Jackstood ashe saidthis, the bloodied knife in his 80for this handsomebehaviour.Clearly they were of
hand. The two boys facedeachother. There was the the opinion that Jackhad done the decentthing, had
brilliant world of hunting, tactics,fierceexhilaration, put himself in the right by his generousapologyand
skill; and there was the world of longing and baffleda Ralph,obscurelp13 in the wrong. oI
35common-sense.Iack transferredthe knife to his Ieft Yet Ralph'sthroat refusedto passone. He resented,as
hand and smudgedsblood over his foreheadashe 8san addition to
|ack'smisbehaviour,this verbal trick.
pushed down the plasteredhair. The fire was dead.The ship was gone. Could they not
Piggybeganagain. see?Anger insteadof decencypassedhis throat.
'You didn't ought to havelet that fire out. You said 'That wasa dirty trick.'
noyou'd keep the smoke going - ' They were silent on the mountain top while the
This from Piggy,and the wails of agreementfrom e0opaquelook appearedin
Jack'seyesand passedaway.
some of the hunters drove Jackto violence.The Ralph'sfinal word was an ungraciousr4mutter.
bolting look cameinto his blue eyes.3! Piggysat All right. Light the fire.'
down with a grunt. Jackstood over him. His voice was With some positive action before them, a little of the
asvicious6with humiliation. tension died. Ralph said no more, did nothing,
'You would, would you? Fatty!' esstoodlooking down at the ashesaround his feet.
'!
Ralph made a step forward and JacksmackedPiggy's He gaveorders,sang,whistled, threw remarks at the
head.Piggy'sglassesflew off and tinkledTon the rocks. silent Ralph - remarks that did not need an answer,
Piggycried out in terror: and therefore could not invite a snub;rsand still Ralph
so'Myspecs!' was silent. No one, not evenJack,would ask him to
He went crouchingand feelingover the rocksbut r00move and in the end they had to build the fire three
Simon, who got there first, found them for him. yards awayand in a placenot really as convenient.
Passions beat about Simon on the mountain-top with Ralph assertedhis chieftainship and could not have
awful wings. chosena better way if he had thought for days.Against
ss'Oneside'sbroken.' this weapon,so indefinable and so effective,fack was
nI H" looked malevolentlyat tospowerlessand ragedwithout knowing why. By the
Jack.
'I got to havethem specs.Now I only got one eye.fus' time the pile was built, they were on different sidesof
you wait -' a high barrier.
fack made a move towards Piggy who scrambleds
60awaytill a great rock lay betweenthem. He thrust his
Glossary
headover the top and glaredat Jackthrough his one I (to)w ai l= (make) a l ong,hi ghcryof pai nor sadness
flashingglass. 2 di smal= mi serabl e
'Now I only got one eye.)ust you wait - ' 3 to hack= cutwithroufh,heavyblows
Iack mimickedethe whine and scramble. 4 baffled= confused
es']uS'youwait - yah!' 5 to smudge = makea di rtymark
= cruelandaggnessi ve
6 vi ci ous
Piggy and the parody were so funny that the hunters
7 (to)ti nkl e= (make)
beganto laugh.Jackfelt encouraged.sl__lUnwillingly a l i ht,hi B hri ngi ngsound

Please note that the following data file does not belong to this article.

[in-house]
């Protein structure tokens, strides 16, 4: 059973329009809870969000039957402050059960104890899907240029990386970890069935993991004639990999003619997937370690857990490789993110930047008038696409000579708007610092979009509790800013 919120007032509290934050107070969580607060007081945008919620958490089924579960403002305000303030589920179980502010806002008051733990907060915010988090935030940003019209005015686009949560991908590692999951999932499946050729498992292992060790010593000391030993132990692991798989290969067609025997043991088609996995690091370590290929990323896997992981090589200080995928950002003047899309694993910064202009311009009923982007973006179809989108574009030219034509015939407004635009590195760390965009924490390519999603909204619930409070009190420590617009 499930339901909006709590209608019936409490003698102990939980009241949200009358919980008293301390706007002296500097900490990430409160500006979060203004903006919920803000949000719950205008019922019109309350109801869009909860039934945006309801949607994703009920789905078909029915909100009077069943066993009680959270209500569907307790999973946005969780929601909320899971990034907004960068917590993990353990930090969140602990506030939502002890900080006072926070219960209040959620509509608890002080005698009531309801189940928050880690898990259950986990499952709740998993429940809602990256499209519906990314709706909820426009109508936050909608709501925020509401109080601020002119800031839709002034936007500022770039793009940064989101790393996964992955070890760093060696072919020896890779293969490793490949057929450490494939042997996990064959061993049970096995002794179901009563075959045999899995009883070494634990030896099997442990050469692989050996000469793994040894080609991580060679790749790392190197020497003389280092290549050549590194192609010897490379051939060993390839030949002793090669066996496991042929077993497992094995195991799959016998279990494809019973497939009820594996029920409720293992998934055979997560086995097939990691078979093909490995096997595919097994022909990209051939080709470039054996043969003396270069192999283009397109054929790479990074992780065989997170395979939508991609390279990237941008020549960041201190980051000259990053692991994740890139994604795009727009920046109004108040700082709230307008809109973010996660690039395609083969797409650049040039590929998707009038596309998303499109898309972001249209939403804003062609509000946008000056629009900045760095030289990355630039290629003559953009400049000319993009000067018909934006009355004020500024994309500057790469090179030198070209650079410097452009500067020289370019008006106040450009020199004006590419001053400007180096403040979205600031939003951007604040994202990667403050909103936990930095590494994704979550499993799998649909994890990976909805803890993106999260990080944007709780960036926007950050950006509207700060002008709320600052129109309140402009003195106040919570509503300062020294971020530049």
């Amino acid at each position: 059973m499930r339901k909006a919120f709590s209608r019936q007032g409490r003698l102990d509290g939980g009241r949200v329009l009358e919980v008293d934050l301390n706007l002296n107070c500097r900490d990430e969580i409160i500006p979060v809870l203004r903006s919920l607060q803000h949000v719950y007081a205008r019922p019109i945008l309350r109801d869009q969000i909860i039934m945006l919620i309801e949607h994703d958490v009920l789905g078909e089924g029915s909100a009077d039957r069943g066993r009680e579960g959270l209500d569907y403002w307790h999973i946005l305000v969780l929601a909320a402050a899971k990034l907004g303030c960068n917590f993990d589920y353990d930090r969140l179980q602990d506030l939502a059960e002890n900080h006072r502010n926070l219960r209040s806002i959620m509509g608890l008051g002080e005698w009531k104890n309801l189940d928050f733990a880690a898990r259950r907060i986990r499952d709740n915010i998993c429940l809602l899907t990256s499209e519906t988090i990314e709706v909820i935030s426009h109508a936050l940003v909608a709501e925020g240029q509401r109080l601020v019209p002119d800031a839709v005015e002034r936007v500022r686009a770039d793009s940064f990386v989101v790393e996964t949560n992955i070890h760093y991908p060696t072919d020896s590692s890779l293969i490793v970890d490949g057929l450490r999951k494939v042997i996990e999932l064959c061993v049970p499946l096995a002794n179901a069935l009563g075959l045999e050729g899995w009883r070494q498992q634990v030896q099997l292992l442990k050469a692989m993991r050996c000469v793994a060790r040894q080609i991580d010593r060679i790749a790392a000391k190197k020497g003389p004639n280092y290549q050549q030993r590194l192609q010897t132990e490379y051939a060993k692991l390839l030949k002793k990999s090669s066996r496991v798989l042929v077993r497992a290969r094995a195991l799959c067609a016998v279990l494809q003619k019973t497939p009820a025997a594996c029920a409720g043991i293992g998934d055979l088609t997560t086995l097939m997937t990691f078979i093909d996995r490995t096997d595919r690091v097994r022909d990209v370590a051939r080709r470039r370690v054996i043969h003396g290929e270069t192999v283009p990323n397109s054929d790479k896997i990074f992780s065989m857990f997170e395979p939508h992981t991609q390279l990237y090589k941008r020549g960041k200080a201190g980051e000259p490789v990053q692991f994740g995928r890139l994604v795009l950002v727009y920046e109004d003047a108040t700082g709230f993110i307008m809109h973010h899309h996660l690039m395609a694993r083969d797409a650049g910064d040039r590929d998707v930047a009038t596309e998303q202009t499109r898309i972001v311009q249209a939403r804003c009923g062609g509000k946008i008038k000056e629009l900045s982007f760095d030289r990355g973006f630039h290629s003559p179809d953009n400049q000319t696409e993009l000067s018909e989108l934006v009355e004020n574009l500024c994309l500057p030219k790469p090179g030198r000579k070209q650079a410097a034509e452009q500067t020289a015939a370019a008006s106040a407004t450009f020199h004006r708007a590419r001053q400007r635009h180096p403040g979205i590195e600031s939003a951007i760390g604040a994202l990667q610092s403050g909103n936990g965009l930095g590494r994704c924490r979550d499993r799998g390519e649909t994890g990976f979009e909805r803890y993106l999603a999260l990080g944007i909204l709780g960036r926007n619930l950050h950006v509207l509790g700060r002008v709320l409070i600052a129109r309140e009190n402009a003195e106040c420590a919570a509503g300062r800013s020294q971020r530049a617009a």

I to sramble= movequicklyandwithdifficulty, usingyour
Ralph felt his lips twitch;tl he was angry with himself
handsto hel o
for giving way.
70He muttered. 9 mimic= copyin a funnywaythewaysb speaks andacts
10 a fal e of hysteri=athesoundof peopl e l aughing
'That was a dirty trick.'
uncontrol l abl y
Jackbroke out of his gyration and stoodfacingRalph. 11 (to)tw i tch= (make) a sudden, smal movem
l ent
wit hout
His words camein a shout. meanrng to
All right!All right!' 12 to drawoneselup f = standupto one' sful lhe if ht
7sHe looked at Piggy,at the hunters,at Ralph. 13 obscurely = for a reasonthatwasdifficult to identify
'I'm sorry.About the fire, I mean.There.I - ' 14 ungraci ous = i l l -mannered andunfri endl y
15 a snub= an i nsul t

Unit2 . Stories
.S
rtnr

Na r r a t te n s e s
I ReadtheAesop's fableandchoosethe moral(a-c)which 4 Completethefablewiththe correctformof theverbsin
youthinkbestfitsthe story. brackets.
Sometimes twoanswers arepossible. Justifyyour
a Don'ttryto achieve theimpossible. Thenin pairs,writea moralfor thefable.
choices.
whatyoucannothave.
b lt is easyto despise
The hare and the tortoise
c Don'tunderestimate thedifficuttv
of a task.
One day a hare 1- (run) along a path when he 2-
(come) across a tortoise. The hare 3- (follow) the same
The fox and the grapes
route every day and (never come) acrossa tortoise
There was once a fox that
before. The tortoise 5- (walk) slowly and the hare 6-
used to wander far and wide
(begin) to laugh at her. Irritated by the hare, the tortoise 7-
to find food. He would
(challenge) him to a race.The hare 8- (never have) any
sometimeswalk for days in
doubt that he was the fastest animal around, so he e-
order find a nice meal. One
(accept) the challenge. After the hare 10- (run) for a while,
day,he came acrossa vine
he realised that he 11- (leave) the tortoise far behind, and
branch from which were t2- (sit) down under a tree to relax for a while. It wasnt
hanging bunchesof ripe,
long before he 13- (fall) asleep.Although the tortoise
black grapeswhich no one 14- (not hurry), she overtook the hare. When the hare
had yet picked. The fox had 1s- (wake up), he 16- (realise) that the tortoise
been searchingfor food for 17- (beat) him to the finishing line.The hare 18-
many days and was almost
(remember) this experience for the rest of his life.